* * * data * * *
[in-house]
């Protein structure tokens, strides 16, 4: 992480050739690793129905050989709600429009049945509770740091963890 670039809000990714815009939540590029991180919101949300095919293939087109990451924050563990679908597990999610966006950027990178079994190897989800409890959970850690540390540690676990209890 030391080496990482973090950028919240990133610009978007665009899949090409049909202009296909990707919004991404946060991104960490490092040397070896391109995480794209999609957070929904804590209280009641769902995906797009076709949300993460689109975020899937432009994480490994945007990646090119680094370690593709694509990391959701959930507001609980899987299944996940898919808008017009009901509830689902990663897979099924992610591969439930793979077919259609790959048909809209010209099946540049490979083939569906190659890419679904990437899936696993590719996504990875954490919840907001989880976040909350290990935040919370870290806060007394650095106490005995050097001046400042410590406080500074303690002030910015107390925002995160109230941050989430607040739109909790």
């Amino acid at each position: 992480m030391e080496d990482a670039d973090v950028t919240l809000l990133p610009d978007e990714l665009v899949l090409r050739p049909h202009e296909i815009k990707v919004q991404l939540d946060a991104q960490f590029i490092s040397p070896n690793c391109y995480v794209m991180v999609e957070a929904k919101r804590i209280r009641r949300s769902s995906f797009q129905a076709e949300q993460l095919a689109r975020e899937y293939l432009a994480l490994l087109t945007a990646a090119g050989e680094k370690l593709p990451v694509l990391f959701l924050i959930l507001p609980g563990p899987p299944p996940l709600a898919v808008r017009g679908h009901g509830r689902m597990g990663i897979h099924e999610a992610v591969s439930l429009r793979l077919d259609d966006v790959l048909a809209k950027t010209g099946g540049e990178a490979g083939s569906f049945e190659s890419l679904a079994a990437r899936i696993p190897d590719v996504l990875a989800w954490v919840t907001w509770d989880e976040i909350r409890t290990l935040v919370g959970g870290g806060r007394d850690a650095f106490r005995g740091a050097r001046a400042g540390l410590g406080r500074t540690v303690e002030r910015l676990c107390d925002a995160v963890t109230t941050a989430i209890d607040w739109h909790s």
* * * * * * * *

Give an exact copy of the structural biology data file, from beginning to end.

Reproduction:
[in-house]
């Protein structure tokens, strides 16, 4: 992480050739690793129905050989709600429009049945509770740091963890 670039809000990714815009939540590029991180919101949300095919293939087109990451924050563990679908597990999610966006950027990178079994190897989800409890959970850690540390540690676990209890 030391080496990482973090950028919240990133610009978007665009899949090409049909202009296909990707919004991404946060991104960490490092040397070896391109995480794209999609957070929904804590209280009641769902995906797009076709949300993460689109975020899937432009994480490994945007990646090119680094370690593709694509990391959701959930507001609980899987299944996940898919808008017009009901509830689902990663897979099924992610591969439930793979077919259609790959048909809209010209099946540049490979083939569906190659890419679904990437899936696993590719996504990875954490919840907001989880976040909350290990935040919370870290806060007394650095106490005995050097001046400042410590406080500074303690002030910015107390925002995160109230941050989430607040739109909790």
């Amino acid at each position: 992480m030391e080496d990482a670039d973090v950028t919240l809000l990133p610009d978007e990714l665009v899949l090409r050739p049909h202009e296909i815009k990707v919004q991404l939540d946060a991104q960490f590029i490092s040397p070896n690793c391109y995480v794209m991180v999609e957070a929904k919101r804590i209280r009641r949300s769902s995906f797009q129905a076709e949300q993460l095919a689109r975020e899937y293939l432009a994480l490994l087109t945007a990646a090119g050989e680094k370690l593709p990451v694509l990391f959701l924050i959930l507001p609980g563990p899987p299944p996940l709600a898919v808008r017009g679908h009901g509830r689902m597990g990663i897979h099924e999610a992610v591969s439930l429009r793979l077919d259609d966006v790959l048909a809209k950027t010209g099946g540049e990178a490979g083939s569906f049945e190659s890419l679904a079994a990437r899936i696993p190897d590719v996504l990875a989800w954490v919840t907001w509770d989880e976040i909350r409890t290990l935040v919370g959970g870290g806060r007394d850690a650095f106490r005995g740091a050097r001046a400042g540390l410590g406080r500074t540690v303690e002030r910015l676990c107390d925002a995160v963890t109230t941050a989430i209890d607040w739109h909790s």